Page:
A Californian who pleaded guilty to threatening dozens of people, including members of Congress and reporters, for claiming former President Donald J. Trump lost the 2020 election was sentenced Monday to three years’ imprisonment. jail.
The man, Robert Lemke, 36, sent text and voice messages to around 50 people between November 2020 and early January. Several of the messages warned elected officials and reporters to stop telling the public that Joseph R. Biden Jr. won the election, and said Mr. Lemke and others were “armed,” federal prosecutors said.
Damian Williams, the US attorney for the Southern District of New York, said Monday that Mr. Lemke had targeted his victims “for the perceived offense of laying out the facts.”
“Rather than trying to effect change through the legal forms of expression that all of us Americans still enjoy, Lemke sought to suppress free speech, intimidate and instill fear in others. by threats of violence, “Williams said in a statement.
Julia L. Gatto, lawyer for Mr. Lemke, did not respond to requests for comment on Tuesday.
On January 6, the same day Trump supporters stormed the U.S. Capitol, Mr. Lemke sent messages to New York’s representative Hakeem Jeffries, a Democrat brother.
“Your brother is putting your whole family at risk with his lies and other words,” one of the posts read, according to federal court documents. “We are armed and close to your house. You better talk to him. We’re not far from his either.
Illinois Democrat Senator Tammy Duckworth has also been threatened, according to a letter she wrote to Judge Alvin Hellerstein. She said after speaking in the Senate on January 6 about the importance of certifying election results, she received a text from Mr. Lemke.
Understanding the U.S. Capitol Riot
On January 6, 2021, a pro-Trump mob stormed the Capitol.
The letter stated that Mr. Lemke texted him that the insurgency of that day was only the “tip of the iceberg” and that he described himself as part of the “underground communications networks. “retired soldiers and law enforcement.
“We are watching,” he said, according to the letter. Ms Duckworth told the judge that “by then – and for weeks after – I was terrified for my family. She added: “We had to turn our house into a bunker.”
Mr. Lemke was arrested by federal authorities in California that month. He pleaded guilty in October to making threatening interstate communications.
Prosecutors said Monday he used “various electronic accounts” and at least three phone numbers to hide his identity when sending threats. They also said that, despite his allegations, he was not affiliated with law enforcement or the military.
Mr Lemke’s lawyer Ms Gatto described him in court documents as a troubled man with a history of mental illness and alcoholism, but no history of physical abuse. She said he was “spurred on by inflammatory rhetoric” on social media, from politicians and in news reports.
“Mr. Lemke was consumed with the tale that the election was stolen from Donald Trump,” Ms. Gatto wrote in a sentencing memorandum, which called for Mr. Lemke to be sentenced to the 11 months he had already served in a federal prison.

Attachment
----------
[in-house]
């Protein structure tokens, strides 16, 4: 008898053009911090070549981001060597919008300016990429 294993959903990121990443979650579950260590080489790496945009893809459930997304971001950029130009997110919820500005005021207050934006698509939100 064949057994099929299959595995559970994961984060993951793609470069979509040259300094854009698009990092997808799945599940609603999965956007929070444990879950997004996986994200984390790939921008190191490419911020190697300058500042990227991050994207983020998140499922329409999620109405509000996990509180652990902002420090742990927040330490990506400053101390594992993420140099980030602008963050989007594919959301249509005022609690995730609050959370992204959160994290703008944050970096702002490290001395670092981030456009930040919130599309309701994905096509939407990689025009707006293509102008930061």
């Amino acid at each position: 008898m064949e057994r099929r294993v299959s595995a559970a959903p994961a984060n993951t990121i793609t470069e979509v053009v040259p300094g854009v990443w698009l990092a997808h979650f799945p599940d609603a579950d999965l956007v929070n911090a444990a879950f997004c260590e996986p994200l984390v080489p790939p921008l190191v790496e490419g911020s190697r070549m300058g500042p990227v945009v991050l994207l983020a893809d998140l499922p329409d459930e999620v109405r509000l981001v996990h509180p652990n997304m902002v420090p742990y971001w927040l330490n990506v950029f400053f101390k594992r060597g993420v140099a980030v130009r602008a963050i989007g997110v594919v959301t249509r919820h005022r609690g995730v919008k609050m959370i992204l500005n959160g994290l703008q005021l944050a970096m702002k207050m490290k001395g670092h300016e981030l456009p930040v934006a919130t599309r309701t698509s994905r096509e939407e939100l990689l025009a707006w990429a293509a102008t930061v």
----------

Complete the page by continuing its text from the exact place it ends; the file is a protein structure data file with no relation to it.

“Sir. Lemke has real remorse for his actions,” Ms. Gatto wrote.
Mr. Lemke’s case is one of many instances in which Mr. Trump’s supporters have been accused of threatening public figures for rejecting the false account that Mr. Trump won the election.
Federal prosecutors have not publicly identified most of those at risk in Mr. Lemke’s case.
But Representative Jeffries’ office confirmed in January that the congressman and his brother, Hasan Jeffries, a history professor at Ohio State University, were targets. A person briefed on the investigation also confirmed to The New York Times that the person named in the complaint as “Journalist-1” was George Stephanopoulos, an ABC News anchor.
Mr Lemke, of Bay Point, Calif., Told Professor Jeffries he was part of a group of “law enforcement or serving / retired military personnel” who had “armed members near you “, according to court documents.
Key figures from the January 6 survey
Professor Jeffries said in an email he was satisfied with the sentence and declined to comment beyond a letter he sent to Judge Hellerstein.
The letter said the texts created “a palpable sense of fear” in him.
“I could see it in my 11 year old daughter’s eyes as she wondered if the weird crackle in the house was actually someone trying to break in and hurt us,” wrote Professor Jeffries.
He said Mr. Lemke had turned “the world of a family” and “shook us to the core”.
Mr Lemke sent a similar text to a relative of Mr Stephanopoulos, claiming that the journalist’s words “put you and your family in danger”.
“We are nearby, armed and ready,” Lemke wrote, according to prosecutors. “Thousands of us are active / retired law enforcement, military and so on. This is how we do it. “
Brian Stelter, CNN’s chief media correspondent, said in a report on Monday that he and a colleague, presenter Don Lemon, were among the reporters threatened by Mr. Lemke. Mr Stelter described a message he received from Mr Lemke which included a photo of his father’s grave.
He said Mr Lemon began to “choke” when he told Judge Hellerstein that Mr Lemke called him “horrible names”, including homophobic and racist slurs.
“I’m tired of looking over my shoulder,” Mr. Lemon said, according to Mr. Stelter’s account. “I’m tired of being suspicious of even friendly faces in public. “
Mr Stelter also discussed the threats Monday on his “Trusted Sources” show, where he thanked prosecutors and the FBI and expressed hope that the case “is really a statement” that trying to silence reporters would not be tolerated.
“Threats and harassment hamper press freedom,” said Mr Stelter. “This is the type of harassment journalists experience on a daily basis. It’s ubiquitous. “